Our study has some important limitations. The first is that the overarching “domains” into which respondents’ answers were categorized in our first paper, and the ones into which we have grouped respondents’ answers in this one, were determined based on the paper authors’ perceptions regarding commonalities between answers. It is possible that different reviewers would have found different overarching domains linking different attributes, and thus based their discussion of the results around different characteristics and potentially different conclusions. This is a somewhat inevitable consequence of analyzing a dataset concerning highly subjective opinions. However, the authors are reasonably confident that the domains identified accurately encompass the answers attributed to them, and that different observers would identify reasonably similar domains, as was done during the independent peer review preceding publication of our group’s previous study in this area.
Regarding sample size, this was an exploratory study and so no formal sample size calculation was performed. Therefore, the generalizability of our findings is difficult. This is especially true since the cohorts we are describing represent large portions of the populace, and thus our comparatively small sample size reliably reflects only the perspectives of our study respondents and, potentially, those at one cancer centre specifically. Stakeholders might not, for example, put as much emphasis on medical knowledge in treating physicians in other specialties. Future studies on this topic could recruit more respondents outside the context of oncology to determine whether stakeholders emphasize different qualities in physicians who are not involved in cancer care. For example, would someone facing a cataract operation or a broken wrist be less interested in compassion as an attribute and more strongly prioritize competence? Would a family doctor with a decades-long relationship with their patients have a different perspective?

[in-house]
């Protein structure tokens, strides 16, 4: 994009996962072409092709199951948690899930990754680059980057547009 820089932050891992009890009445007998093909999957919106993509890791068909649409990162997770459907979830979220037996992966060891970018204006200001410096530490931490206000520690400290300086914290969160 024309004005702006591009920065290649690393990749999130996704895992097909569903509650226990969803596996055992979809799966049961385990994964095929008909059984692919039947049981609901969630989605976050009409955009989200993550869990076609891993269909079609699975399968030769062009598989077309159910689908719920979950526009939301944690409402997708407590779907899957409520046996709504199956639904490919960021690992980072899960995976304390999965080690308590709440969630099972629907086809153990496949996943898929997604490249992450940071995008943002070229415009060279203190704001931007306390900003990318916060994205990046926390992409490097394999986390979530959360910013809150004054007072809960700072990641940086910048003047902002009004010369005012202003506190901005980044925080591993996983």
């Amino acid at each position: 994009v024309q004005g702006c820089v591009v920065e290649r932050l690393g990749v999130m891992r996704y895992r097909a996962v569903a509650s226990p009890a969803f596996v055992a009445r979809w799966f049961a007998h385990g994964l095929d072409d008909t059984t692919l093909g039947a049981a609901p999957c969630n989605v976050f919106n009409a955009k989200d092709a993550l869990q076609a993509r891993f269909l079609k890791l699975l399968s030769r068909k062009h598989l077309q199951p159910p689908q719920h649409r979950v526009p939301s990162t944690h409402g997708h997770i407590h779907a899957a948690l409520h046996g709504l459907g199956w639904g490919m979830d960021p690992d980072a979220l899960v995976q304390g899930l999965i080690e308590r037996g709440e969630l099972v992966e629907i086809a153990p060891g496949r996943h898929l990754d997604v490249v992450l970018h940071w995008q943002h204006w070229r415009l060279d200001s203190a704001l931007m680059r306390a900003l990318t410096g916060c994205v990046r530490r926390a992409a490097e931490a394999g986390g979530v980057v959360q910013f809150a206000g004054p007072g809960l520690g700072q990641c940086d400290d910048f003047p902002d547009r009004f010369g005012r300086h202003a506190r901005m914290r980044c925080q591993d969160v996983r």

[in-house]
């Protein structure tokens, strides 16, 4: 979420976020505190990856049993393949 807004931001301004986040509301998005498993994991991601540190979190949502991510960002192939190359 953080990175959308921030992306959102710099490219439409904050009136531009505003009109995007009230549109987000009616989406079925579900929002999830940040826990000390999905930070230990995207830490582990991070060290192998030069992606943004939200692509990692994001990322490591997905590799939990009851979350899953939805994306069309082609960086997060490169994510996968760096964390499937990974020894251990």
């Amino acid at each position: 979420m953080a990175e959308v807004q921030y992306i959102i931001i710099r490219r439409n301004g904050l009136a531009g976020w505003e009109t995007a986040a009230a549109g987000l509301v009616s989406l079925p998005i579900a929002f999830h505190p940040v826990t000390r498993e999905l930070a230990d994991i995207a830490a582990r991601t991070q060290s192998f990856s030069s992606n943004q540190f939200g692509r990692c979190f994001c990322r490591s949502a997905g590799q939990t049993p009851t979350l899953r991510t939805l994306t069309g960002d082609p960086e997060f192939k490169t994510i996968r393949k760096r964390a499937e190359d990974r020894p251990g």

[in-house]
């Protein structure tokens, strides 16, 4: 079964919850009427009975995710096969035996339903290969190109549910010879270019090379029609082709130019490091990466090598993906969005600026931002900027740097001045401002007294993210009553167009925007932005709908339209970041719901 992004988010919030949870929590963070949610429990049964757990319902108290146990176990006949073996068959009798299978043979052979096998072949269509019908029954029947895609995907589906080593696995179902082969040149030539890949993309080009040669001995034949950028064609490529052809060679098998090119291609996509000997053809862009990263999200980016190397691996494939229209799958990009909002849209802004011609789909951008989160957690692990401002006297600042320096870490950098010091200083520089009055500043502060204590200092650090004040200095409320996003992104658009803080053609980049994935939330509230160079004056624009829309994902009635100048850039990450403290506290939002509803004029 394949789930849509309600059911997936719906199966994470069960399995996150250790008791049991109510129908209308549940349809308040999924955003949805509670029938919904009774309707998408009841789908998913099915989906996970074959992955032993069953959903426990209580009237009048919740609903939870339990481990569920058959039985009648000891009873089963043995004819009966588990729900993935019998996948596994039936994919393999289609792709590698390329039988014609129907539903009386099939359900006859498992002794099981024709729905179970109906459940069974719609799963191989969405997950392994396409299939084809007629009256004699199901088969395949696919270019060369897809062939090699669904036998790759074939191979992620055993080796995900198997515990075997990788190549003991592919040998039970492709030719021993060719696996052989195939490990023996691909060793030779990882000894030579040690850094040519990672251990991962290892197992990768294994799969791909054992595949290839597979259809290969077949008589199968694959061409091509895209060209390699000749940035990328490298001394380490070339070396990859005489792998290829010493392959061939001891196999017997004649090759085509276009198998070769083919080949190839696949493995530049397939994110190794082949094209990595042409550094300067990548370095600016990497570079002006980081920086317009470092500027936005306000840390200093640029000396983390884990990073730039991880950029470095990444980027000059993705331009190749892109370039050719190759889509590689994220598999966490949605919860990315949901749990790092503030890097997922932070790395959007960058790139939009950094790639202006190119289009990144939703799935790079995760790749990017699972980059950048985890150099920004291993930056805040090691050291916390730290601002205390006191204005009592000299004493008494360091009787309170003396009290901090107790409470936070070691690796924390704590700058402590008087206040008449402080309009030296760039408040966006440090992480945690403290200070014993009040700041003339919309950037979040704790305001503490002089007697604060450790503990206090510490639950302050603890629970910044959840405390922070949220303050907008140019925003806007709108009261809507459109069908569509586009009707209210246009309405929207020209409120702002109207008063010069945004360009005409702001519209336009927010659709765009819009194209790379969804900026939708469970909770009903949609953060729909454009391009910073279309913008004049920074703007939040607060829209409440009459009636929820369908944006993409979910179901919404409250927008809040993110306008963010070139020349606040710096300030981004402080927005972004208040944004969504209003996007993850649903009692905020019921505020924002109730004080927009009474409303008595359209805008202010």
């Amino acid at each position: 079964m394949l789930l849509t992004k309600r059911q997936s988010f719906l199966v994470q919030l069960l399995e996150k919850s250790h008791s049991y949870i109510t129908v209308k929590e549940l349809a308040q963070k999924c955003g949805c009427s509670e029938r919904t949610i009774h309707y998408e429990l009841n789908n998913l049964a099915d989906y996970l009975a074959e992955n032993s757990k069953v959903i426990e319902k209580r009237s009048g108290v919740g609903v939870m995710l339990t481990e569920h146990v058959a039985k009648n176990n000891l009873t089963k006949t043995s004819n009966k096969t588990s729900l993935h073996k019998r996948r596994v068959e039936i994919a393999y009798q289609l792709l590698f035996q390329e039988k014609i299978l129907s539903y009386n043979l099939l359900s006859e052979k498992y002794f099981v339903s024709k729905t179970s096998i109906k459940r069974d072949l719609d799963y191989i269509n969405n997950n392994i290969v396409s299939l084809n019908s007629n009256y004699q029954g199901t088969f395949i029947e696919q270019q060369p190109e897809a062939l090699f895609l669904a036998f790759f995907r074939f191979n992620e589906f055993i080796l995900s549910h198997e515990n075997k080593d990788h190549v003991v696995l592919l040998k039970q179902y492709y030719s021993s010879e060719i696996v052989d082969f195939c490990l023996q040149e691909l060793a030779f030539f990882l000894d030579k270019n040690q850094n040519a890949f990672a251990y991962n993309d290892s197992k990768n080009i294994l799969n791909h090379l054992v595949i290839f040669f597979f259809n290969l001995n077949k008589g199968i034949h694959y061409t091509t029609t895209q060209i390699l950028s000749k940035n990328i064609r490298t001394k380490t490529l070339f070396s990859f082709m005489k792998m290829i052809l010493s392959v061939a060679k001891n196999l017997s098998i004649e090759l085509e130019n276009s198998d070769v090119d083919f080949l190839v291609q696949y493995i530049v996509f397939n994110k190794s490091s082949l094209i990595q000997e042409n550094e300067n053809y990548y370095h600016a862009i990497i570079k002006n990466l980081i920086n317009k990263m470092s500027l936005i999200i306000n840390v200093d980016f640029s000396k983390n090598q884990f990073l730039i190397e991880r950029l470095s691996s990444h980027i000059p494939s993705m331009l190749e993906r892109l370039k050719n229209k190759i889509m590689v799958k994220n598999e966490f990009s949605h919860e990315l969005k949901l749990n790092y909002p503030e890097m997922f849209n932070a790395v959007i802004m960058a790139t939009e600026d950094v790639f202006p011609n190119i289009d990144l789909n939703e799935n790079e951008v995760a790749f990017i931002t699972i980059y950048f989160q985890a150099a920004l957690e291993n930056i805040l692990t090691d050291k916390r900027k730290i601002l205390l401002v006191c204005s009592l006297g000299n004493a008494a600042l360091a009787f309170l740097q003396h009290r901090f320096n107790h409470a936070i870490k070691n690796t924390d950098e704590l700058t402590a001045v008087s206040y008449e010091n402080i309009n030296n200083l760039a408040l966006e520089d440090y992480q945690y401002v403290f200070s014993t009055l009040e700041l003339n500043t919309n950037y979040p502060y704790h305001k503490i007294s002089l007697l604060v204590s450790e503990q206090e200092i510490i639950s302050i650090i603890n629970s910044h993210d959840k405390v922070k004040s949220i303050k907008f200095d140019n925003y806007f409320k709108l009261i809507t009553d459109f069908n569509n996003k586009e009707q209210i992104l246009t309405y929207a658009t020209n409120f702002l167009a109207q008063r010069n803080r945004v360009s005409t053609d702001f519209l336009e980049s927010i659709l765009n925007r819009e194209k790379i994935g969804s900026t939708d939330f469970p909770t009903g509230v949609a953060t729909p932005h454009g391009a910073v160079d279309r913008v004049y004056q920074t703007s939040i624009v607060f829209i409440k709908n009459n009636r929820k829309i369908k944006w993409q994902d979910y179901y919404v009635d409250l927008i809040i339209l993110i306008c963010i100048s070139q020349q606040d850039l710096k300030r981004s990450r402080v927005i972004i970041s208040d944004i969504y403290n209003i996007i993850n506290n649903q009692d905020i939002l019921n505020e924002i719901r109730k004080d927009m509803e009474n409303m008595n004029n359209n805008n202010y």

Simple, unvalidated surveys like this one do not allow us to understand respondents’ thought processes when creating their rank lists. In the third and final study on this topic, we will perform semi-structured interviews with respondents to gain a clearer understanding on reasoning behind choices stakeholders make in identifying important attributes of a physician. This should help reduce the number of inferences being made about respondents’ opinions and preferences and help validate the conclusions made in our current study.

5. Conclusions

The current study shows that most stakeholders in the cancer care system—doctors, nurses, allied health professionals, patients, and caregivers—believe that a strong foundation of medical knowledge and clinical competence are the most important attributes in physicians. Patients and their caregivers in particular also place a high degree of value in a physician’s communication abilities. When combined with the results of our previous study, the results of this study suggest that most respondents assume a certain level of proficiency in physicians when they consider what other attributes are important in that group, which is significant in light of the upcoming 2025 revision to the CanMEDS roles. More research is required to determine whether these tendencies hold true across other institutions and in other clinical contexts.

Author Contributions